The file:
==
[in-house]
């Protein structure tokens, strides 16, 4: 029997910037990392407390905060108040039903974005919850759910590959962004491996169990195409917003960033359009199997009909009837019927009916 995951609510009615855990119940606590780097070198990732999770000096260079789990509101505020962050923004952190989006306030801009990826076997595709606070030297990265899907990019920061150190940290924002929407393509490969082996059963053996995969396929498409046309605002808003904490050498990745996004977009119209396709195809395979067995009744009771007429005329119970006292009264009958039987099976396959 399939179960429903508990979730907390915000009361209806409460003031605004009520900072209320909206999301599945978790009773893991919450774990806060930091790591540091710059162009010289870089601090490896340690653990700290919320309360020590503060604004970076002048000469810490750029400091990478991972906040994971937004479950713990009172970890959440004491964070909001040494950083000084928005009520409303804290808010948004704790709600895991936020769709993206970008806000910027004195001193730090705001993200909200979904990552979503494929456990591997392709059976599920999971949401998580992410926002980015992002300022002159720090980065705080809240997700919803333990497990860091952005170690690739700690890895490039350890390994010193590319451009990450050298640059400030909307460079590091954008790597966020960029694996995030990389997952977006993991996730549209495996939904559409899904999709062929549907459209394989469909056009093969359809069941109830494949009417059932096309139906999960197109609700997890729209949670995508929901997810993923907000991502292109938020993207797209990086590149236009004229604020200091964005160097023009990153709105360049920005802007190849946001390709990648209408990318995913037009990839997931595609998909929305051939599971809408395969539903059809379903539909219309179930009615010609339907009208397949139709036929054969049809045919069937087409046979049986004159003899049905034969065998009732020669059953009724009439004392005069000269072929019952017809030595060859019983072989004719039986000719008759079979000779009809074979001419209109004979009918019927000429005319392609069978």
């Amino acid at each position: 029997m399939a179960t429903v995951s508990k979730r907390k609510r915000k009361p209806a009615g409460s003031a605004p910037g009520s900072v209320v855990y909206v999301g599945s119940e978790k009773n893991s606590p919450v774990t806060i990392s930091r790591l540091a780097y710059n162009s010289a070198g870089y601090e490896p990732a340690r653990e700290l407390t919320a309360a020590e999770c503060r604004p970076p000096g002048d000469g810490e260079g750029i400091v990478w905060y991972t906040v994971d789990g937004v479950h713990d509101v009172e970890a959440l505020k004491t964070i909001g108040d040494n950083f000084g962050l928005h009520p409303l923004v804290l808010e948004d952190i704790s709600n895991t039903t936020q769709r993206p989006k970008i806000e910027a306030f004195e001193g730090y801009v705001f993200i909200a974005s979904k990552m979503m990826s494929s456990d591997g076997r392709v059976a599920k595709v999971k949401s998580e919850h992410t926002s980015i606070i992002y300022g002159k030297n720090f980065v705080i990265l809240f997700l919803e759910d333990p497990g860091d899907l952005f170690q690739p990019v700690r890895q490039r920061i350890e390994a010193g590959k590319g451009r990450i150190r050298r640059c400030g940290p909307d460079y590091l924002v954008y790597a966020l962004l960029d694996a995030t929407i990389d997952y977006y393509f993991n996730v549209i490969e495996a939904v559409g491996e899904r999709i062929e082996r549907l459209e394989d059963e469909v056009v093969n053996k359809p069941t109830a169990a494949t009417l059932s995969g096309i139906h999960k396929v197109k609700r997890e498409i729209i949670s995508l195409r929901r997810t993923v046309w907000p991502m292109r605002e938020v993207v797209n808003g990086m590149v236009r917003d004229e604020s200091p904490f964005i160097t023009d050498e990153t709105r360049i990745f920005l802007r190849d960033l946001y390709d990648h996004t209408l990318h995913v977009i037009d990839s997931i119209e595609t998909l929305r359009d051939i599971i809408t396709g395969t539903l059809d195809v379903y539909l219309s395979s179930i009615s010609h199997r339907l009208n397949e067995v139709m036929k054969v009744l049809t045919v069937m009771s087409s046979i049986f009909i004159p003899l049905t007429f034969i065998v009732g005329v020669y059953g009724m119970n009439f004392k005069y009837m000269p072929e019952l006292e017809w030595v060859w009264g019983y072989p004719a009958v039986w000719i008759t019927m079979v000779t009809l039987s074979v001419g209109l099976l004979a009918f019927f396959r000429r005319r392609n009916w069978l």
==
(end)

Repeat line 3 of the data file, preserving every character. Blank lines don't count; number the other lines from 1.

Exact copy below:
């Amino acid at each position: 029997m399939a179960t429903v995951s508990k979730r907390k609510r915000k009361p209806a009615g409460s003031a605004p910037g009520s900072v209320v855990y909206v999301g599945s119940e978790k009773n893991s606590p919450v774990t806060i990392s930091r790591l540091a780097y710059n162009s010289a070198g870089y601090e490896p990732a340690r653990e700290l407390t919320a309360a020590e999770c503060r604004p970076p000096g002048d000469g810490e260079g750029i400091v990478w905060y991972t906040v994971d789990g937004v479950h713990d509101v009172e970890a959440l505020k004491t964070i909001g108040d040494n950083f000084g962050l928005h009520p409303l923004v804290l808010e948004d952190i704790s709600n895991t039903t936020q769709r993206p989006k970008i806000e910027a306030f004195e001193g730090y801009v705001f993200i909200a974005s979904k990552m979503m990826s494929s456990d591997g076997r392709v059976a599920k595709v999971k949401s998580e919850h992410t926002s980015i606070i992002y300022g002159k030297n720090f980065v705080i990265l809240f997700l919803e759910d333990p497990g860091d899907l952005f170690q690739p990019v700690r890895q490039r920061i350890e390994a010193g590959k590319g451009r990450i150190r050298r640059c400030g940290p909307d460079y590091l924002v954008y790597a966020l962004l960029d694996a995030t929407i990389d997952y977006y393509f993991n996730v549209i490969e495996a939904v559409g491996e899904r999709i062929e082996r549907l459209e394989d059963e469909v056009v093969n053996k359809p069941t109830a169990a494949t009417l059932s995969g096309i139906h999960k396929v197109k609700r997890e498409i729209i949670s995508l195409r929901r997810t993923v046309w907000p991502m292109r605002e938020v993207v797209n808003g990086m590149v236009r917003d004229e604020s200091p904490f964005i160097t023009d050498e990153t709105r360049i990745f920005l802007r190849d960033l946001y390709d990648h996004t209408l990318h995913v977009i037009d990839s997931i119209e595609t998909l929305r359009d051939i599971i809408t396709g395969t539903l059809d195809v379903y539909l219309s395979s179930i009615s010609h199997r339907l009208n397949e067995v139709m036929k054969v009744l049809t045919v069937m009771s087409s046979i049986f009909i004159p003899l049905t007429f034969i065998v009732g005329v020669y059953g009724m119970n009439f004392k005069y009837m000269p072929e019952l006292e017809w030595v060859w009264g019983y072989p004719a009958v039986w000719i008759t019927m079979v000779t009809l039987s074979v001419g209109l099976l004979a009918f019927f396959r000429r005319r392609n009916w069978l």